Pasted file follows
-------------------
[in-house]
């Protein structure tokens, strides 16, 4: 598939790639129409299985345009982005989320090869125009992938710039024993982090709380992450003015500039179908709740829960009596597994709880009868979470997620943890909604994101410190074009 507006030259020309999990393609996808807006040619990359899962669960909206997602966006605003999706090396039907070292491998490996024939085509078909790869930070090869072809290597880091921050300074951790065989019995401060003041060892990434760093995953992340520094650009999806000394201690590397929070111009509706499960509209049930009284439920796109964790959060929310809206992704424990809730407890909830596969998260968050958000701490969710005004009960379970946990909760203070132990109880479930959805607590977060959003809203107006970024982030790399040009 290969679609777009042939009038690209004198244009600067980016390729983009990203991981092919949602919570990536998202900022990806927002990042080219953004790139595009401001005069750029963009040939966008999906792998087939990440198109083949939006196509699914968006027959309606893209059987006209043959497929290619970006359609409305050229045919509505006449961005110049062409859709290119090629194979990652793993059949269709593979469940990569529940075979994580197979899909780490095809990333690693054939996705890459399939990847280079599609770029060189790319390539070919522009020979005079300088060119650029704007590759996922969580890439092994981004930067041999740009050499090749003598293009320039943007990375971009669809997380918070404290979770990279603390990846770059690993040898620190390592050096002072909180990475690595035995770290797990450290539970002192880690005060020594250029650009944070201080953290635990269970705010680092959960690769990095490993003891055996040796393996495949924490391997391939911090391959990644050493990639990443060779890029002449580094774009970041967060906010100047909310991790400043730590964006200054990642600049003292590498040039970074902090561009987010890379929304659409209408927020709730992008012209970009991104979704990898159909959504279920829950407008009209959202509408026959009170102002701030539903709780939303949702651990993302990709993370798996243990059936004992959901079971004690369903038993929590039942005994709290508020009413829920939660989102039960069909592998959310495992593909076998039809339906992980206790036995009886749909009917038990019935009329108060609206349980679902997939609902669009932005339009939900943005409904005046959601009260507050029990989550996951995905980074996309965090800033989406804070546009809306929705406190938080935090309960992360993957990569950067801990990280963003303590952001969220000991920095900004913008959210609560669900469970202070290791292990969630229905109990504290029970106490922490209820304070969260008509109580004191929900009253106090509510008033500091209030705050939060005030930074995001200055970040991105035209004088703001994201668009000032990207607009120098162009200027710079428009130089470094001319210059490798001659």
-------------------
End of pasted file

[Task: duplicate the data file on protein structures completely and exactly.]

[in-house]
């Protein structure tokens, strides 16, 4: 598939790639129409299985345009982005989320090869125009992938710039024993982090709380992450003015500039179908709740829960009596597994709880009868979470997620943890909604994101410190074009 507006030259020309999990393609996808807006040619990359899962669960909206997602966006605003999706090396039907070292491998490996024939085509078909790869930070090869072809290597880091921050300074951790065989019995401060003041060892990434760093995953992340520094650009999806000394201690590397929070111009509706499960509209049930009284439920796109964790959060929310809206992704424990809730407890909830596969998260968050958000701490969710005004009960379970946990909760203070132990109880479930959805607590977060959003809203107006970024982030790399040009 290969679609777009042939009038690209004198244009600067980016390729983009990203991981092919949602919570990536998202900022990806927002990042080219953004790139595009401001005069750029963009040939966008999906792998087939990440198109083949939006196509699914968006027959309606893209059987006209043959497929290619970006359609409305050229045919509505006449961005110049062409859709290119090629194979990652793993059949269709593979469940990569529940075979994580197979899909780490095809990333690693054939996705890459399939990847280079599609770029060189790319390539070919522009020979005079300088060119650029704007590759996922969580890439092994981004930067041999740009050499090749003598293009320039943007990375971009669809997380918070404290979770990279603390990846770059690993040898620190390592050096002072909180990475690595035995770290797990450290539970002192880690005060020594250029650009944070201080953290635990269970705010680092959960690769990095490993003891055996040796393996495949924490391997391939911090391959990644050493990639990443060779890029002449580094774009970041967060906010100047909310991790400043730590964006200054990642600049003292590498040039970074902090561009987010890379929304659409209408927020709730992008012209970009991104979704990898159909959504279920829950407008009209959202509408026959009170102002701030539903709780939303949702651990993302990709993370798996243990059936004992959901079971004690369903038993929590039942005994709290508020009413829920939660989102039960069909592998959310495992593909076998039809339906992980206790036995009886749909009917038990019935009329108060609206349980679902997939609902669009932005339009939900943005409904005046959601009260507050029990989550996951995905980074996309965090800033989406804070546009809306929705406190938080935090309960992360993957990569950067801990990280963003303590952001969220000991920095900004913008959210609560669900469970202070290791292990969630229905109990504290029970106490922490209820304070969260008509109580004191929900009253106090509510008033500091209030705050939060005030930074995001200055970040991105035209004088703001994201668009000032990207607009120098162009200027710079428009130089470094001319210059490798001659």